Several aspects of God’s covenant with Abraham are highlighted in verses 7 and 8. First, God gave Abraham a new name. His former name Abram means “exalted father” — an ironic name for a man who had no children at the time, yet it previewed the fact that he would in God’s providence be a truly exalted father. His new name Abraham means “father of a multitude.” It promised this childless father that his children would be many. The Lord also promised to give Abraham a parcel of land which his descendents dwell in. The land would then be the means of God fulfilling even greater promises. No doubt, he gave the land to all of a Abraham’s seed, yet the fact that the word seed in verse 8 is singular reminded the people that the land was ultimately destined to be the birthplace of the Messiah. It is, first and foremost, his land.
The prayer of the Levites thus began with an appreciation of God’s covenant, but in reality the whole prayer is covenantal. The Lord provided for the Israelites because he had given his word and to Abraham. Their periods of blessing and prosperity, as well as their captivities, were meted out according to their faithfulness to God’s covenant-law. The covenant is mentioned again explicitly only in verse 32. But at the conclusion of their prayer in verse 38, the people pledged themselves to make a written covenant. Chapter 10 gives us the text of this covenant, and there we see that they simply affirmed the obligations that God himself had required of them but that they had neglected. Their covenant was a recommitment to the covenant that God had already given them.
Like the Jews of Nehemiah’s day, we must make sure to walk faithfully in God’s covenant. Not only do we have explicit commands in the New Testament exhorting us to examine ourselves, but we also have some very strong warnings. Some of the strongest warnings occur in the book of Hebrews, which was written to an audience of converted Jews who were in danger of giving up their faith in Christ to return to Judaism. The author wrote, Let us therefore fear, lest, a promise being left us of entering into his rest, any of you should seem to come short of it (Heb. 4:1); and, Of how much sorer punishment, suppose ye, shall he be thought worthy, who hath trodden under foot the Son of God, and hath counted the blood of the covenant, wherewith he was sanctified, an unholy thing, and hath done despite unto the Spirit of grace? (Heb. 10:29).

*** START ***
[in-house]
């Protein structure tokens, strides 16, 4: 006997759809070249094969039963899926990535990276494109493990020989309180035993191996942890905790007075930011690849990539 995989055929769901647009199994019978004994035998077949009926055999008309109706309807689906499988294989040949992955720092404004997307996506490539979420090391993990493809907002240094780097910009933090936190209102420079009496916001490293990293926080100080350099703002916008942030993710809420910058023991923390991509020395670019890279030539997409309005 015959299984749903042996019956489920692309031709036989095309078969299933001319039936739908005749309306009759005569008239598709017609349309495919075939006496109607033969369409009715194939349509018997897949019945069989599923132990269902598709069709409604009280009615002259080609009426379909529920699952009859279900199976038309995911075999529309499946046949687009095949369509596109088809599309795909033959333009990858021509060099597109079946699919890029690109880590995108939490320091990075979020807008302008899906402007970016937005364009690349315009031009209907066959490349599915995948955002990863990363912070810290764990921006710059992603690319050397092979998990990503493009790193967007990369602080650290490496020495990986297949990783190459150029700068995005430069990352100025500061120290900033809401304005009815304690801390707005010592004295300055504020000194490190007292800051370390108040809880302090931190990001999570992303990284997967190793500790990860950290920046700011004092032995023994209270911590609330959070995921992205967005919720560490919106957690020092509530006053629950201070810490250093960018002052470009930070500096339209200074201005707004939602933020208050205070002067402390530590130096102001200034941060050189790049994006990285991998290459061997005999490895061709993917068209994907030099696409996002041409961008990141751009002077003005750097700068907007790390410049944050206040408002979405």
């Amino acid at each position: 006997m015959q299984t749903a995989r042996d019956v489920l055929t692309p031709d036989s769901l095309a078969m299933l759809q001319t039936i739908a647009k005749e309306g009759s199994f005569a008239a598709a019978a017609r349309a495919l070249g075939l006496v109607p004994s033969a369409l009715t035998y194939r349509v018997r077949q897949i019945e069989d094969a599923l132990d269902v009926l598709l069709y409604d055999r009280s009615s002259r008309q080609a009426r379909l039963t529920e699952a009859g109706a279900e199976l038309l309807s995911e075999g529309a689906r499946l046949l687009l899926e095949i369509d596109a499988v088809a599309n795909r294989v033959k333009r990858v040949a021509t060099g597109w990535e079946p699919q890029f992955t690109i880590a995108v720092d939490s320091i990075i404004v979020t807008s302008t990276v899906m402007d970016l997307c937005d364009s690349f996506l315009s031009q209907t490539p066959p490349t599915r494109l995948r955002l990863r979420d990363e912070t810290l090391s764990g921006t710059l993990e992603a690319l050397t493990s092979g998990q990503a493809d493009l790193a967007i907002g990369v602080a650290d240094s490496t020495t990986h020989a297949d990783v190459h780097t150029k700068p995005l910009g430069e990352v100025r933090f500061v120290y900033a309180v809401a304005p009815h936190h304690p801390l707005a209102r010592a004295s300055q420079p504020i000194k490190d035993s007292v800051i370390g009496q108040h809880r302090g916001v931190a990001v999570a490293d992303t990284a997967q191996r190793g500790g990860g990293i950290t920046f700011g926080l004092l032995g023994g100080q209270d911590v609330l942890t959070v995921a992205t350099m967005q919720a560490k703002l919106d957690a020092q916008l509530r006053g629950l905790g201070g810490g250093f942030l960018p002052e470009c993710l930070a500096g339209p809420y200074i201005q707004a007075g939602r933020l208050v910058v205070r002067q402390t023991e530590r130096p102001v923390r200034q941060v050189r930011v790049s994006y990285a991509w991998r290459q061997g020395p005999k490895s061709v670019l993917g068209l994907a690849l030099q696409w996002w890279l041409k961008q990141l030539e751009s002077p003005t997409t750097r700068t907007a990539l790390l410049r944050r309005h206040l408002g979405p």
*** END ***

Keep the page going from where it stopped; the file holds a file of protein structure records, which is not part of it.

While some of us are moved by threats, others are more affected by the soft reassurances of God’s love. For this reason, the writer of Hebrews also melts our hearts with the promises of the gospel. For those looking for rest, he wrote, There remaineth therefore a rest to the people of God (Heb. 4:9). And to those who trust the precious blood of Christ to take away their sins, he adds, By the which will we are sanctified through the offering of the body of Jesus Christ once for all.… For by one offering he hath perfected for ever them that are sanctified (Heb. 10:10, 14).
So, whether it is by warning or by the comfort of the gospel the Savior summons you to walk with him in the Covenant of Grace.
After God made his covenant with Abraham, he took Abraham’s descendents down to the land of Egypt where they became slaves. Although this seems like a step backwards, it really wasn’t since God used the mighty Egyptian empire to protect his people and allow them to grow.
But the time came when the slavery became oppressive and Abraham’s descendents cried for mercy. This takes us to the second section of the Levites’ prayer, viz., the deliverance of the Israelites from slavery. The Lord heard their cries and rescued them just as he had promised to their father. We have the record of their deliverance in verses 9 through 15.
This was a very practical example of justice. As the Israelites were about to settle in their own land, God told them to show kindness to oppressed Hebrew servants out of gratitude for the kindness that he had shown them (Deut. 15:12–15).
Furthermore, the Israelites were unusually privileged in that God allowed them to see the signs and wonders that he brought upon Pharaoh and the Egyptians. In the Old Testament, half of all the references to miracles are to those done in connection with the exodus. These were the signs of the Lord’s redemption under the old covenant.